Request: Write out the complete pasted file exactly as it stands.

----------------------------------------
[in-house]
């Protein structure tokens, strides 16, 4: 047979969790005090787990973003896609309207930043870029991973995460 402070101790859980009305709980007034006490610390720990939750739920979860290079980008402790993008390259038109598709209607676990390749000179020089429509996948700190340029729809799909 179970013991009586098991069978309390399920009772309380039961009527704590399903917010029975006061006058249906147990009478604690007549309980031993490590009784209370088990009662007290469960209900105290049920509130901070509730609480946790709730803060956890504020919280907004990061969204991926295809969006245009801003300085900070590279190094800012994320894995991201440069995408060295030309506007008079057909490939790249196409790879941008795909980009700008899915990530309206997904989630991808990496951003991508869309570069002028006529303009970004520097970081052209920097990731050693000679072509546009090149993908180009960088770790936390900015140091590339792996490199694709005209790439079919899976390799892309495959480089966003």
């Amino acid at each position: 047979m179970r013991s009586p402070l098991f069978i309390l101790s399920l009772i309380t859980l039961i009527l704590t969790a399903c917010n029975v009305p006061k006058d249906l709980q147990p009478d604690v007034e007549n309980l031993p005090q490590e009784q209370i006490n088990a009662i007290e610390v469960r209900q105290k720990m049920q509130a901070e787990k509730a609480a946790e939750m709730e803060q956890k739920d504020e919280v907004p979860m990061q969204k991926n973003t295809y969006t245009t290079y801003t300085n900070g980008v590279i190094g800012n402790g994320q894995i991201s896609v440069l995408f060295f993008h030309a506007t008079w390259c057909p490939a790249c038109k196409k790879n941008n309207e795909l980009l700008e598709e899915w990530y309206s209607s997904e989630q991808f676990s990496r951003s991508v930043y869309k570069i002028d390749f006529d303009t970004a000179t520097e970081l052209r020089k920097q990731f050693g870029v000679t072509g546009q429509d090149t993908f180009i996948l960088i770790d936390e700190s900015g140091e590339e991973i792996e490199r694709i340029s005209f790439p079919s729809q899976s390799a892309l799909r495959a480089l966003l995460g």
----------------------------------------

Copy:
[in-house]
């Protein structure tokens, strides 16, 4: 047979969790005090787990973003896609309207930043870029991973995460 402070101790859980009305709980007034006490610390720990939750739920979860290079980008402790993008390259038109598709209607676990390749000179020089429509996948700190340029729809799909 179970013991009586098991069978309390399920009772309380039961009527704590399903917010029975006061006058249906147990009478604690007549309980031993490590009784209370088990009662007290469960209900105290049920509130901070509730609480946790709730803060956890504020919280907004990061969204991926295809969006245009801003300085900070590279190094800012994320894995991201440069995408060295030309506007008079057909490939790249196409790879941008795909980009700008899915990530309206997904989630991808990496951003991508869309570069002028006529303009970004520097970081052209920097990731050693000679072509546009090149993908180009960088770790936390900015140091590339792996490199694709005209790439079919899976390799892309495959480089966003």
């Amino acid at each position: 047979m179970r013991s009586p402070l098991f069978i309390l101790s399920l009772i309380t859980l039961i009527l704590t969790a399903c917010n029975v009305p006061k006058d249906l709980q147990p009478d604690v007034e007549n309980l031993p005090q490590e009784q209370i006490n088990a009662i007290e610390v469960r209900q105290k720990m049920q509130a901070e787990k509730a609480a946790e939750m709730e803060q956890k739920d504020e919280v907004p979860m990061q969204k991926n973003t295809y969006t245009t290079y801003t300085n900070g980008v590279i190094g800012n402790g994320q894995i991201s896609v440069l995408f060295f993008h030309a506007t008079w390259c057909p490939a790249c038109k196409k790879n941008n309207e795909l980009l700008e598709e899915w990530y309206s209607s997904e989630q991808f676990s990496r951003s991508v930043y869309k570069i002028d390749f006529d303009t970004a000179t520097e970081l052209r020089k920097q990731f050693g870029v000679t072509g546009q429509d090149t993908f180009i996948l960088i770790d936390e700190s900015g140091e590339e991973i792996e490199r694709i340029s005209f790439p079919s729809q899976s390799a892309l799909r495959a480089l966003l995460g």